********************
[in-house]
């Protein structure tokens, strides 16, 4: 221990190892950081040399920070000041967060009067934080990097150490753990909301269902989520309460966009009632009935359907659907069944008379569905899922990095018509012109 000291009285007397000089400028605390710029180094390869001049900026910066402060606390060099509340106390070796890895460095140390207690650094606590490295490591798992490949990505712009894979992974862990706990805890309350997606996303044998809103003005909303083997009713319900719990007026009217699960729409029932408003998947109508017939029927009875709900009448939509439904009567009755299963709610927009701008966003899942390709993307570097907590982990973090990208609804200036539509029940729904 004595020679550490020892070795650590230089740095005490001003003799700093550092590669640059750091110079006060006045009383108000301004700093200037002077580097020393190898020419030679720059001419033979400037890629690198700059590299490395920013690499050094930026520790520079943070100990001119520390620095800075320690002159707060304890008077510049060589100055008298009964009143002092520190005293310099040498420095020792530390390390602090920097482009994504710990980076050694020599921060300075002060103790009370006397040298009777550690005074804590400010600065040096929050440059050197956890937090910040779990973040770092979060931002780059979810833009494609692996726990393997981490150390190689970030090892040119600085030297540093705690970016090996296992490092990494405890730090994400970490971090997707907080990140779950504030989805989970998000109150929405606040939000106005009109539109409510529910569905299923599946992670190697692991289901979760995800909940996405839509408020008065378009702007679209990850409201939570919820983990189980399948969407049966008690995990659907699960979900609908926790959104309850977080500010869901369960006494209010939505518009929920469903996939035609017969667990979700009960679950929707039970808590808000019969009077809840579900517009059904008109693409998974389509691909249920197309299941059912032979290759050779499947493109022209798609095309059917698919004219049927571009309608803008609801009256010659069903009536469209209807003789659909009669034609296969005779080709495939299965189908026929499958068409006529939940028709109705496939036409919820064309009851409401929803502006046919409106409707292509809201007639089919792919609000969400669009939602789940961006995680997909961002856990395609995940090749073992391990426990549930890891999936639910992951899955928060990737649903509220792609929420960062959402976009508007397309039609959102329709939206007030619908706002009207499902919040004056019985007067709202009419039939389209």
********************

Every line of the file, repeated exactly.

[in-house]
């Protein structure tokens, strides 16, 4: 221990190892950081040399920070000041967060009067934080990097150490753990909301269902989520309460966009009632009935359907659907069944008379569905899922990095018509012109 000291009285007397000089400028605390710029180094390869001049900026910066402060606390060099509340106390070796890895460095140390207690650094606590490295490591798992490949990505712009894979992974862990706990805890309350997606996303044998809103003005909303083997009713319900719990007026009217699960729409029932408003998947109508017939029927009875709900009448939509439904009567009755299963709610927009701008966003899942390709993307570097907590982990973090990208609804200036539509029940729904 004595020679550490020892070795650590230089740095005490001003003799700093550092590669640059750091110079006060006045009383108000301004700093200037002077580097020393190898020419030679720059001419033979400037890629690198700059590299490395920013690499050094930026520790520079943070100990001119520390620095800075320690002159707060304890008077510049060589100055008298009964009143002092520190005293310099040498420095020792530390390390602090920097482009994504710990980076050694020599921060300075002060103790009370006397040298009777550690005074804590400010600065040096929050440059050197956890937090910040779990973040770092979060931002780059979810833009494609692996726990393997981490150390190689970030090892040119600085030297540093705690970016090996296992490092990494405890730090994400970490971090997707907080990140779950504030989805989970998000109150929405606040939000106005009109539109409510529910569905299923599946992670190697692991289901979760995800909940996405839509408020008065378009702007679209990850409201939570919820983990189980399948969407049966008690995990659907699960979900609908926790959104309850977080500010869901369960006494209010939505518009929920469903996939035609017969667990979700009960679950929707039970808590808000019969009077809840579900517009059904008109693409998974389509691909249920197309299941059912032979290759050779499947493109022209798609095309059917698919004219049927571009309608803008609801009256010659069903009536469209209807003789659909009669034609296969005779080709495939299965189908026929499958068409006529939940028709109705496939036409919820064309009851409401929803502006046919409106409707292509809201007639089919792919609000969400669009939602789940961006995680997909961002856990395609995940090749073992391990426990549930890891999936639910992951899955928060990737649903509220792609929420960062959402976009508007397309039609959102329709939206007030619908706002009207499902919040004056019985007067709202009419039939389209």